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Dawn Hocking

Dawn Hocking is the Director of Development for The Centers for Habilitation (TCH). Having worked for the organization for more than 26 years, she has dedicated her life to the Tempe community and looks for opportunities daily to make a difference in the lives of others through her work. She takes on a variety of roles and challenges associated with a non-profit but still values the reward of seeing joy in her client’s faces. Hocking is an alumna of Tempe Leadership and is active in the Tempe Chamber organization.

The recipient will be announced at the Tempe Chamber Women in Business Conference on May 24 at the DoubleTree by Hilton Phoenix-Tempe hotel. For more information about the conference and to register, click here.

Last year’s recipient was Denise Hart of Vestar.

Flame Broiler Aims to Bring Healthy, Affordable Food to Tempe

Posted on | March 10, 2017 | Comments Off on Flame Broiler Aims to Bring Healthy, Affordable Food to Tempe

Kevin and Julie Manquen at their new Flame Broiler location, Wednesday, March 8, 2017.

Story and photos by Chris Samuels, Tempe Chamber of Commerce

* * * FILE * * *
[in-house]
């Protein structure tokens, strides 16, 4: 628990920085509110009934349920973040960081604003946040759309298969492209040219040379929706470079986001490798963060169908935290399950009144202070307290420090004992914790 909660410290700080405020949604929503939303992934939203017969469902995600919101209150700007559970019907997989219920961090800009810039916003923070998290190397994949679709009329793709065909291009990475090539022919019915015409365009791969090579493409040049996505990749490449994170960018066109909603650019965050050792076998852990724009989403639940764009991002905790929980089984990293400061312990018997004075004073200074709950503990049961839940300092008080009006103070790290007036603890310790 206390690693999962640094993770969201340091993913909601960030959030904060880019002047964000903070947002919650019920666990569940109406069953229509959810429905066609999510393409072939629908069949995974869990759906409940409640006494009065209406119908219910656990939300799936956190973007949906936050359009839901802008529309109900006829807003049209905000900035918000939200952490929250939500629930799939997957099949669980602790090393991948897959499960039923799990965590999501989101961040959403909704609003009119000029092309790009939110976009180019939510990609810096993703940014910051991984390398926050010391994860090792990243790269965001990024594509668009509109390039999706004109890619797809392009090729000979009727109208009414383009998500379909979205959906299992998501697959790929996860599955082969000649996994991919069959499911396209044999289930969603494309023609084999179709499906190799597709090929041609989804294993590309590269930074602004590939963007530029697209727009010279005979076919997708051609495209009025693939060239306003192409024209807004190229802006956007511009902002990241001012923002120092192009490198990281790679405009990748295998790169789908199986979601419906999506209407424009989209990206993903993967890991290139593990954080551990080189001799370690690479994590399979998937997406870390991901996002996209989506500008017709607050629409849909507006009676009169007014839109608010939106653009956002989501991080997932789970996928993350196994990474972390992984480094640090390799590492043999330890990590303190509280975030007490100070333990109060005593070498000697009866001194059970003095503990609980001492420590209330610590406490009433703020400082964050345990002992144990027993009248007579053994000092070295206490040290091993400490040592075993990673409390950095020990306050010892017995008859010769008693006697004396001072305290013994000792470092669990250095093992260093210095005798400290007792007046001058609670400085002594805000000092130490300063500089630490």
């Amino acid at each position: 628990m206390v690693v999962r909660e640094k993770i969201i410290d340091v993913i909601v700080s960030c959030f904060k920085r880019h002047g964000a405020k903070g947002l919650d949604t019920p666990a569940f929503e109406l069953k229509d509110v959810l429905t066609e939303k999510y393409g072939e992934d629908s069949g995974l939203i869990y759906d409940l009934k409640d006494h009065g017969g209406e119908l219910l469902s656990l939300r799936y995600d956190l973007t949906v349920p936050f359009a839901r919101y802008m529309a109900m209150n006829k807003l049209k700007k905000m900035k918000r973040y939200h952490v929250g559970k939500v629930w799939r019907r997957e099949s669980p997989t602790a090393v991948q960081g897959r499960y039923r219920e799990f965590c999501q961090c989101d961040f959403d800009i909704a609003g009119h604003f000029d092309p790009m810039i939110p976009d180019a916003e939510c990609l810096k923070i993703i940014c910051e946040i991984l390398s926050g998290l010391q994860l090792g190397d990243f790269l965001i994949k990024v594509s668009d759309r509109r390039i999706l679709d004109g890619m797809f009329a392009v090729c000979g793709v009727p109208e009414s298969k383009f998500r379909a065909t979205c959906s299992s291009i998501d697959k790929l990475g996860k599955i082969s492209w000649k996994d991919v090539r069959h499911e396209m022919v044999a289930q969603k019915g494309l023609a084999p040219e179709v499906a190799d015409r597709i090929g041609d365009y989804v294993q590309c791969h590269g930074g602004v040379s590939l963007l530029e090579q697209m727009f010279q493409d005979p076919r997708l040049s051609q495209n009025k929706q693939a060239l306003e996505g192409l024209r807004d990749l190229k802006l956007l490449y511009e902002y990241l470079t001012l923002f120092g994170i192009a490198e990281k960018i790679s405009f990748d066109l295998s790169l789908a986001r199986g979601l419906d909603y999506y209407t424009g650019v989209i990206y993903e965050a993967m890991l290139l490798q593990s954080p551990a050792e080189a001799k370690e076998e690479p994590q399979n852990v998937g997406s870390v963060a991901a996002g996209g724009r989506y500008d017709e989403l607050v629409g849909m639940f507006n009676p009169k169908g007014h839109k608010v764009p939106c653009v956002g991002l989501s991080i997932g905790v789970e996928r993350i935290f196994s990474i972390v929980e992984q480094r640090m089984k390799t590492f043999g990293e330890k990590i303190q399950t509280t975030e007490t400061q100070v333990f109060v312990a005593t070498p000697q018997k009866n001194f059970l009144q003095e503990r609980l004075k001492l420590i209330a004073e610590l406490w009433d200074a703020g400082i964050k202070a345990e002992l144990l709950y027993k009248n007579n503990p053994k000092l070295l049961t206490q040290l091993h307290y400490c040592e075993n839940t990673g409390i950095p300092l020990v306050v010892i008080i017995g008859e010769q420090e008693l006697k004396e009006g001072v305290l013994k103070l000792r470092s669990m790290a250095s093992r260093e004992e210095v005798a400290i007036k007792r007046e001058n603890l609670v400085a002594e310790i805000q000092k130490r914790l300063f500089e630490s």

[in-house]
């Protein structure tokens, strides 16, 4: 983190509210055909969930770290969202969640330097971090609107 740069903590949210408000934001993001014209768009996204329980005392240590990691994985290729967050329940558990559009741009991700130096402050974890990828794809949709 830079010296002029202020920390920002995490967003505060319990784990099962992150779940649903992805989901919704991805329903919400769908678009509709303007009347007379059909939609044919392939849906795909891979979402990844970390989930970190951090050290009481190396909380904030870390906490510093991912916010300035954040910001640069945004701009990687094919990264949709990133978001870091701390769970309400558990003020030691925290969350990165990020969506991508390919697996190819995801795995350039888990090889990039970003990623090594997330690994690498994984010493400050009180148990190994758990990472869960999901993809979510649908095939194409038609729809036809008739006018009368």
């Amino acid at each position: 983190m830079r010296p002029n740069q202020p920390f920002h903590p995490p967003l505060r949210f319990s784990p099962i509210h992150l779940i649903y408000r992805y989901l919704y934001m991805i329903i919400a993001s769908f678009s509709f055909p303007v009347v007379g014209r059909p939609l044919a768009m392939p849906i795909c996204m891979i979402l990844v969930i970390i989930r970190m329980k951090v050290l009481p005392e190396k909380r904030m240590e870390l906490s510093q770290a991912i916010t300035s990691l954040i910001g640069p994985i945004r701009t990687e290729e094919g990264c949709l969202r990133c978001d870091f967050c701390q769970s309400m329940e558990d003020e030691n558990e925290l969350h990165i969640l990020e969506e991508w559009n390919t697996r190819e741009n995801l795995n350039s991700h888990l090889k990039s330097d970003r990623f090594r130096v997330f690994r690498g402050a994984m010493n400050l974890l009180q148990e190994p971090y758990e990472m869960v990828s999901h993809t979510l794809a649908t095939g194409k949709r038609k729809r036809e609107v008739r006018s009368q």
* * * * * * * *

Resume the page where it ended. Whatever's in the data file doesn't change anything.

Tempe, Ariz. — A couple from California looking to bring something innovative to Tempe and the Valley of the Sun: healthy food at a low cost.

On the eve of opening their first location in the Valley, Kevin and Julie Manquen sat down with the Tempe Chamber of Commerce to unveil the Flame Broiler, the newest members of the Chamber.

The Flame Broiler started in California in 1995, when the founder Young Lee opened a restaurant that served healthy fast food alternatives, according to the chain’s website. Lee started work as a travelling businessman and became tired of eating greasy fast food, the only food available on the road that was affordable.

“[Lee’s] goal was to have a healthy option for people to eat,” Julie Manquen said. “He really believes that this food is the perfect meal to have. It’s got all everything packed into one little bowl.”

Since then, the chain has expanded and exploded all over California, with over 175 locations in the state.